• Vitamin C
  • Antipsychotic
  • Tetracycline (used to treat acne)

Reference: American Academy of Otolaryngology. Head and Neck Surgery. http://www.entnet.org/HealthInformation/swallowingTrouble.cfm

Diet for hypercalcemia

Hypercalcemia is a condition marked by elevated levels of calcium in your bloodstream.  A low-calcium diet may help you manage hypercalcemia.

Alkaline food chart by degree

Highly alkaline

Moderately alkaline

Low alkaline

Very low alkaline

baking soda



alfalfa sprouts



apple cider vinegar

avocado oil



apples (sour)




artichokes (jerusalem)



banchi tea




beans (fresh green)

bell pepper

brussel sprouts

lotus root




mineral water


brown rice vinegar









coconut oil







cod liver oil


pumpkin seed


collard green

duck eggs



egg yolks

fermented veggies

sea salt



flax oil

sea vegetables

dandelion tea





green tea

ginger tea


edible flowers


grain coffee

sweet potato


honey (raw)





hemp seed oil

taro root

ginger (fresh)


japonica rice

umeboshi plums

ginseng tea

nutritional yeast


vegetable juices





herbal tea




herbs (leafy green)


olive oil



pickles (homemade)








primrose oil





sprouted seeds



quail eggs








rice syrup

sunflower seeds










mustard green

sesame seed

turnip greens




umeboshi vinegar




wild rice




passion fruit








soy sauce




sweet corn (fresh)




Acidic food chart by degree

Very low acidic

Low acidic

Moderately acidic

Highly acidic


adzuki beans

barley groats

artificial sweeteners

black-eyed peas

aged cheese

basmati rice


brown rice





almond oil



canola oil

balsamic vinegar

chestnut oil

brazil nuts


black tea






brown sugar







cottage cheese

cottonseed oil


cow milk


flour (white)

dry fruit


egg whites

fried foods

fava beans



fruit juices with sugar


game meat

garbanzo beans



goat milk

green peas




honey (pasteurized)

ice cream

goat cheese



jam / jelly

grape seed oil

kidney beans








lima beans






pasta (white)

koma coffee




maple syrup


oat bran

pickles (commercial)


navy beans

olives (pickled)

processed cheese


pinto beans

other legumes


pine nuts


palm kernel oil

soft drinks

pumpkin seed oil

red beans

pasta (whole grain)



safflower oil



sheep cheese



table salt




tea (black)

string beans

sesame oil

pistachio seeds


sunflower oil

shell fish


white bread


soy cheese


white vinegar

venison (deer)



whole wheat foods





wax beans




wild duck


snow peas

yogurt (sweetened)



soy milk










white beans


white rice


Deviated Septum


The shape of your nasal cavity could be the cause of chronic sinusitis. The nasal septum is the wall dividing the nasal cavity into halves; it is composed of a central supporting skeleton covered on each side by mucous membrane. The front portion of this natural partition is a firm but bendable structure made mostly of cartilage and is covered by skin that has a substantial supply of blood vessels. The ideal nasal septum is exactly midline separating the left and right sides of the nose into passageways of equal size.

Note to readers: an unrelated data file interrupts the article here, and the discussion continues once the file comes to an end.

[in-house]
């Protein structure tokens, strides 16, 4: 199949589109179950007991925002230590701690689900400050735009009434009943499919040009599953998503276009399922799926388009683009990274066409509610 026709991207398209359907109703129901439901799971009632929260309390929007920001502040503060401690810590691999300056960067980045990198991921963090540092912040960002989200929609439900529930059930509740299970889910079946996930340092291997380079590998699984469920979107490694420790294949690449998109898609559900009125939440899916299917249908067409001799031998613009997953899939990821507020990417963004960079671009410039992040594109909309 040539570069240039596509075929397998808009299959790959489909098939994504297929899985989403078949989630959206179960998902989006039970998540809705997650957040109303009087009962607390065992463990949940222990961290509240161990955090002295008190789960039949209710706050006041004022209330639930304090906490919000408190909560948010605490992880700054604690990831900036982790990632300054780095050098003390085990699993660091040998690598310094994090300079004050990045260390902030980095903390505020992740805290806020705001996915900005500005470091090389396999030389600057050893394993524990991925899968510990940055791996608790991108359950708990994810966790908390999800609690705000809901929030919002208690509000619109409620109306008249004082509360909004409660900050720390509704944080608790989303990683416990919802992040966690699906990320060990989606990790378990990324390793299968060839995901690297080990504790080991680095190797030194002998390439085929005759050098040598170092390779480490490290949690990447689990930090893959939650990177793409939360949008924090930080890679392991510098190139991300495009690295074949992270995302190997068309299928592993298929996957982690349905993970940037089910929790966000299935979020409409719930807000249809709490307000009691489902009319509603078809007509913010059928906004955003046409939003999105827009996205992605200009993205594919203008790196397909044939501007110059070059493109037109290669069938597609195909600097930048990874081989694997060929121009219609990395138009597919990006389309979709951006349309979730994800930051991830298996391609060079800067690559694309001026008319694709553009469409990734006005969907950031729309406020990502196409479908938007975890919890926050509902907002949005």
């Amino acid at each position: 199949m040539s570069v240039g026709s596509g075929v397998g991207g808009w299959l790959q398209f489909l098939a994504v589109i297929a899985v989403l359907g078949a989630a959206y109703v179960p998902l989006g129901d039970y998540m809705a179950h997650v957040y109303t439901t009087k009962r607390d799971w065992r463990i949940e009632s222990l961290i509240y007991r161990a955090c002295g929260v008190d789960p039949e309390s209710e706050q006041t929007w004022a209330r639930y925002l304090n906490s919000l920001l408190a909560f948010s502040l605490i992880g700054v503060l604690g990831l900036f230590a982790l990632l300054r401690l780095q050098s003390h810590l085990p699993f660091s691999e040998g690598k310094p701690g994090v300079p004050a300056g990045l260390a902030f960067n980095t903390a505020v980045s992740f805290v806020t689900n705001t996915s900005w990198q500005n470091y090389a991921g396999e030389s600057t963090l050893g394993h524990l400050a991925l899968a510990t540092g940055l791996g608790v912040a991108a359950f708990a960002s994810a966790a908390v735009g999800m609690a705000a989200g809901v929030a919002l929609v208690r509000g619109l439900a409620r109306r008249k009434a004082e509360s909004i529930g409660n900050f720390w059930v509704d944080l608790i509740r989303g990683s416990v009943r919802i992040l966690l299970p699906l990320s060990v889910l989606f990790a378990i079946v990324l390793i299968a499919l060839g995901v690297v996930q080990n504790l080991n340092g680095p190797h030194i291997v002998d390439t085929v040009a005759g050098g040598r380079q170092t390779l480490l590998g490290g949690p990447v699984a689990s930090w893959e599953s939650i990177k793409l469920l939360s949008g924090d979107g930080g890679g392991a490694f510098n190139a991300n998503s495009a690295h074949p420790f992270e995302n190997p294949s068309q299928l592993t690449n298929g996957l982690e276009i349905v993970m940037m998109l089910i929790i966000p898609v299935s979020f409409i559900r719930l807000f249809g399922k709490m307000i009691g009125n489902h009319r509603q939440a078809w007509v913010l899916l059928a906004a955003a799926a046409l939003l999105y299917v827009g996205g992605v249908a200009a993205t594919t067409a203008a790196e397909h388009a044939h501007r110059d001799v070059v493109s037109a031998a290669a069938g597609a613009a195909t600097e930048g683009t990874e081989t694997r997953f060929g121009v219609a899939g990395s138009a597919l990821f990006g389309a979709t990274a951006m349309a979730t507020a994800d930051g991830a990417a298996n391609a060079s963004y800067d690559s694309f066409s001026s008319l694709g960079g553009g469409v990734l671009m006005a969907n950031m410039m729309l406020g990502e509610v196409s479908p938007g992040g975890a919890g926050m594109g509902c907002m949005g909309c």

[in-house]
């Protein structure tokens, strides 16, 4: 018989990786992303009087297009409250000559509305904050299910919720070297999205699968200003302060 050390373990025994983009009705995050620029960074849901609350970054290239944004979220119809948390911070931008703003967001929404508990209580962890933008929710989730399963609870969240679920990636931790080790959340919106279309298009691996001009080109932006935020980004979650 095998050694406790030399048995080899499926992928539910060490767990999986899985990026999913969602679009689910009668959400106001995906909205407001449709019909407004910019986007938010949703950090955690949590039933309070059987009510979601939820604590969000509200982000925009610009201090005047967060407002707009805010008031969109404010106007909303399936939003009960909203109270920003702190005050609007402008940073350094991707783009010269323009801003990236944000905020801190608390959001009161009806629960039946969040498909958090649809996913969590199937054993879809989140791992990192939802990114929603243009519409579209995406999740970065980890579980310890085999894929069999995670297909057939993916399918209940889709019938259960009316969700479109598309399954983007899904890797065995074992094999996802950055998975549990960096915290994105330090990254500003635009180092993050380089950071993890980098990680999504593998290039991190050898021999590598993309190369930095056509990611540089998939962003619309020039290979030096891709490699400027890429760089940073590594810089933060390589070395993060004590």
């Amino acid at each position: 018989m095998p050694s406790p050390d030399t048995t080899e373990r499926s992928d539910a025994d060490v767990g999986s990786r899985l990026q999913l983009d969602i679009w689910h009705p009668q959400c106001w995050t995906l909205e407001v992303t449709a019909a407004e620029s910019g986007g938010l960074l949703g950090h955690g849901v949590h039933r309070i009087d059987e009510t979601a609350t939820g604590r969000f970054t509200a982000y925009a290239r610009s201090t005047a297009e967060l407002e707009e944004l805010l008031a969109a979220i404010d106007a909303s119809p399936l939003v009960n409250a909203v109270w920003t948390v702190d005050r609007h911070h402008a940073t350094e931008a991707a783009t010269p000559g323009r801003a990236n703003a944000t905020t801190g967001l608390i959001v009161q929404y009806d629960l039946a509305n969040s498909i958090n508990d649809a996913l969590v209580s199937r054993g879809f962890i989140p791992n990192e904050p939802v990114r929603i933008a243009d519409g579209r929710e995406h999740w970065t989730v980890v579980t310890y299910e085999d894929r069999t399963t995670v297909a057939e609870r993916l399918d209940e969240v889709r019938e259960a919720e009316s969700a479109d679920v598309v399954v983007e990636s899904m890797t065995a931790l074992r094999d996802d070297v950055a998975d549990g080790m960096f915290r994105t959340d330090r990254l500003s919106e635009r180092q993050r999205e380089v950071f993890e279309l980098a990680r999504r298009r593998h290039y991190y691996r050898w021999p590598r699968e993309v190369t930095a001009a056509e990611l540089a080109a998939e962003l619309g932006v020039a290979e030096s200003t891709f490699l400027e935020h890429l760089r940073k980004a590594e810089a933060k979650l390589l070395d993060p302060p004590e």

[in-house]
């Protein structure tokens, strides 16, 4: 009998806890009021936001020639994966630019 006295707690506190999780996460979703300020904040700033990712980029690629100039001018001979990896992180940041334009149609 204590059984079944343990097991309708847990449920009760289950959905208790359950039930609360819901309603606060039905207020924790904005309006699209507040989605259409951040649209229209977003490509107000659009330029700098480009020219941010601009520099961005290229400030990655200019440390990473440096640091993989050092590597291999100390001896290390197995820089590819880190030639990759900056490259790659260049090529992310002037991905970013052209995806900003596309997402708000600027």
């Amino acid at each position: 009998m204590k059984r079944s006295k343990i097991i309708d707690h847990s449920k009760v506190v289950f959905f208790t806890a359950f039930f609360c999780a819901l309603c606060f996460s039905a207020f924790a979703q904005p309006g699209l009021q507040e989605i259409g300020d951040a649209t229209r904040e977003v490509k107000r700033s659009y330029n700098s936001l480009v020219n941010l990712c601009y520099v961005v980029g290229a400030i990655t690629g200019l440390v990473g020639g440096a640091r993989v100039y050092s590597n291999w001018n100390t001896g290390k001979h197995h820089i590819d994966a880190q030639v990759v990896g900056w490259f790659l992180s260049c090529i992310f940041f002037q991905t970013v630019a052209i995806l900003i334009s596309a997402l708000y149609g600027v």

Estimates are that 80 percent of all nasal septums are off-center a condition that is generally not noticed. A "deviated septum" occurs when the septum is severely shifted away from the midline. The most common symptom from a badly deviated or crooked septum is difficulty breathing through the nose. The symptoms are usually worse on one side and sometimes actually occur on the side opposite the bend. In some cases the crooked septum can interfere with the drainage of the sinuses resulting in repeated sinus infections.

Septoplasty is the preferred surgical treatment to correct a deviated septum. This procedure is not generally performed on minors because the cartilaginous septum grows until around age 18. Septal deviations commonly occur due to nasal trauma.

A deviated septum may cause one or more of the following:

  • Blockage of one or both nostrils
  • Nasal congestion sometimes one-sided
  • Frequent nosebleeds
  • Frequent sinus infections
  • At times facial pain headaches postnasal drip
  • Noisy breathing during sleep (in infants and young children)

In some cases a person with a mildly deviated septum has symptoms only when he or she also has a "cold" (an upper respiratory tract infection). In these individuals the respiratory infection triggers nasal inflammation that temporarily amplifies any mild airflow problems related to the deviated septum. Once the "cold" resolves and the nasal inflammation subsides symptoms of a deviated septum often resolve too.

Diagnosis Of A Deviated Septum:

Patients with chronic sinusitis often have nasal congestion and many have nasal septal deviations. However for those with this debilitating condition there may be additional reasons for the nasal airway obstruction. The problem may result from a septal deviation reactive edema (swelling) from the infected areas allergic problems mucosal hypertrophy (increase in size) other anatomic abnormalities or combinations thereof. A trained specialist in diagnosing and treating ear nose and throat disorders can determine the cause of your chronic sinusitis and nasal obstruction.

Your First Visit:

After discussing your symptoms the primary care physician or specialist will inquire if you have ever incurred severe trauma to your nose and if you have had previous nasal surgery. Next an examination of the general appearance of your nose will occur including the position of your nasal septum. This will entail the use of a bright light and a nasal speculum (an instrument that gently spreads open your nostril) to inspect the inside surface of each nostril.

Surgery may be the recommended treatment if the deviated septum is causing troublesome nosebleeds or recurrent sinus infections. Additional testing may be required in some circumstances.


Septoplasty is a surgical procedure performed entirely through the nostrils accordingly no bruising or external signs occur. The surgery might be combined with a rhinoplasty in which case the external appearance of the nose is altered and swelling/bruising of the face is evident. Septoplasty may also be combined with sinus surgery.